AUSTIN, Texas (AP) — The Texas Board of Education imposed tighter rules Friday on the citizen review panels that scrutinize proposed textbooks, potentially softening fights over evolution, religion's role in U.S. history and other ideological matters that have long seeped into what students learn in school.
Tension over the issue has been building for years in the country's second most populous state, where the textbook market is so large that changes can affect the industry nationwide. Critics complain that a few activists with religious or political objections have too much power to shape what the state's more than 5 million public school students are taught.
Among the changes approved Friday was a mandate that teachers or professors be given priority for serving on the textbook review panels for subjects in their areas of expertise. They also enable the board to appoint outside experts to check objections raised by review panels and ensure they are based on fact, not ideology.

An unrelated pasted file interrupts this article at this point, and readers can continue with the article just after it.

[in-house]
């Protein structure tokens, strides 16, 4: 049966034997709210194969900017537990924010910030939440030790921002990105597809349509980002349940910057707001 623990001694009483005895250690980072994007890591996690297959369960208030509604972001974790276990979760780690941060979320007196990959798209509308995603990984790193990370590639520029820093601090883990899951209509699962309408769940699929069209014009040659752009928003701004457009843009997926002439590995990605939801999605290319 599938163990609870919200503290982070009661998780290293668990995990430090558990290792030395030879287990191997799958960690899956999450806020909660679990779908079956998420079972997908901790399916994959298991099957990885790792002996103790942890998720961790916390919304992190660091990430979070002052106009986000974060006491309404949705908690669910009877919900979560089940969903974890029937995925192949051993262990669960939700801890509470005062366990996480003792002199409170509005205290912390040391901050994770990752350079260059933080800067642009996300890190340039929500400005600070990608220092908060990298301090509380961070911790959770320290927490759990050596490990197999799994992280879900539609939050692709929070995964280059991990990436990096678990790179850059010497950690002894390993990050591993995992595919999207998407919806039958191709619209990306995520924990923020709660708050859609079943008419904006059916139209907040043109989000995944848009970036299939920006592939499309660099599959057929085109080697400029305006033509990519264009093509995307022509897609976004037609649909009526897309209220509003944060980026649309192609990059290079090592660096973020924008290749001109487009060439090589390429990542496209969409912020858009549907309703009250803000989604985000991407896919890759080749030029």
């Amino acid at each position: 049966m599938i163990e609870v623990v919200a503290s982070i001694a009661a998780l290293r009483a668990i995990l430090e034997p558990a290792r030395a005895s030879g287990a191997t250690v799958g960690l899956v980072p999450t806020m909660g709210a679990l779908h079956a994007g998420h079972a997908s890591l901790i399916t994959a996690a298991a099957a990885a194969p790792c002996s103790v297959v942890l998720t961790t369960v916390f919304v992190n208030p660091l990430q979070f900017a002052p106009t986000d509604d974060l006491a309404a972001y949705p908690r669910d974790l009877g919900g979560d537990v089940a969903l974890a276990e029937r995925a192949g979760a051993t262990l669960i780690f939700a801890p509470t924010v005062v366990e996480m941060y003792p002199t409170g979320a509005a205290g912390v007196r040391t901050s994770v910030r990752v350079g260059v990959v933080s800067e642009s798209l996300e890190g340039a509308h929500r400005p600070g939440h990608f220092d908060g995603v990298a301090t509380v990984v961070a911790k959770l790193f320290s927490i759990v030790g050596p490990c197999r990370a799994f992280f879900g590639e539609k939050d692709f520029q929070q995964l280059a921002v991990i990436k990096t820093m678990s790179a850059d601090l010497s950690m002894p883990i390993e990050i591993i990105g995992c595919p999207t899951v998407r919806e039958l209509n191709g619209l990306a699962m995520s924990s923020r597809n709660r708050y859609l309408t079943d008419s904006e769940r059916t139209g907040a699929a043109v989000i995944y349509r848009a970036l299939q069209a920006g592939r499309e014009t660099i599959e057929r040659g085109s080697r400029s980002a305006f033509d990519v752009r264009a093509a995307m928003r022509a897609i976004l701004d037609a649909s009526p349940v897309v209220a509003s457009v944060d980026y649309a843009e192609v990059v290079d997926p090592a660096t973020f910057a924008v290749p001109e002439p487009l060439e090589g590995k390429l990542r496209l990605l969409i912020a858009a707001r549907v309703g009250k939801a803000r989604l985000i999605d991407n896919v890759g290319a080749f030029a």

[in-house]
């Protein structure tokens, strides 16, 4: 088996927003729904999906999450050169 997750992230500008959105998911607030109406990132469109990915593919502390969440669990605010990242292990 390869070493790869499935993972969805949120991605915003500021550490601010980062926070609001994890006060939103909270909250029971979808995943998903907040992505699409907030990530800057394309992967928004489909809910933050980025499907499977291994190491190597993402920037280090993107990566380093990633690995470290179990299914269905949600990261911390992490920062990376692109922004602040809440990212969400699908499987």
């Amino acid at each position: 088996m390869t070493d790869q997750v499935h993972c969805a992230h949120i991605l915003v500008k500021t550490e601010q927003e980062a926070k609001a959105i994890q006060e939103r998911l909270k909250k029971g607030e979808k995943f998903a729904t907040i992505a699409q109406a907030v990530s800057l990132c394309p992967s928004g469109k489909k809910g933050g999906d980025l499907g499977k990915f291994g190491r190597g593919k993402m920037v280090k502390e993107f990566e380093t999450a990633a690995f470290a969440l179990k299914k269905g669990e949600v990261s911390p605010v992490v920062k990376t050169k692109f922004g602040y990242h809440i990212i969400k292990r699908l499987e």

"It won't eliminate politics, but it will make it where it's a more informed process," said Thomas Ratliff, a Republican board member who pushed for the changes, which he said "force us to find qualified people, leave them alone, and let them do their jobs."
The new rules were unanimously approved.Hopefully this'll keep Creationist and other Bible-thumping shenanigans to a minimum.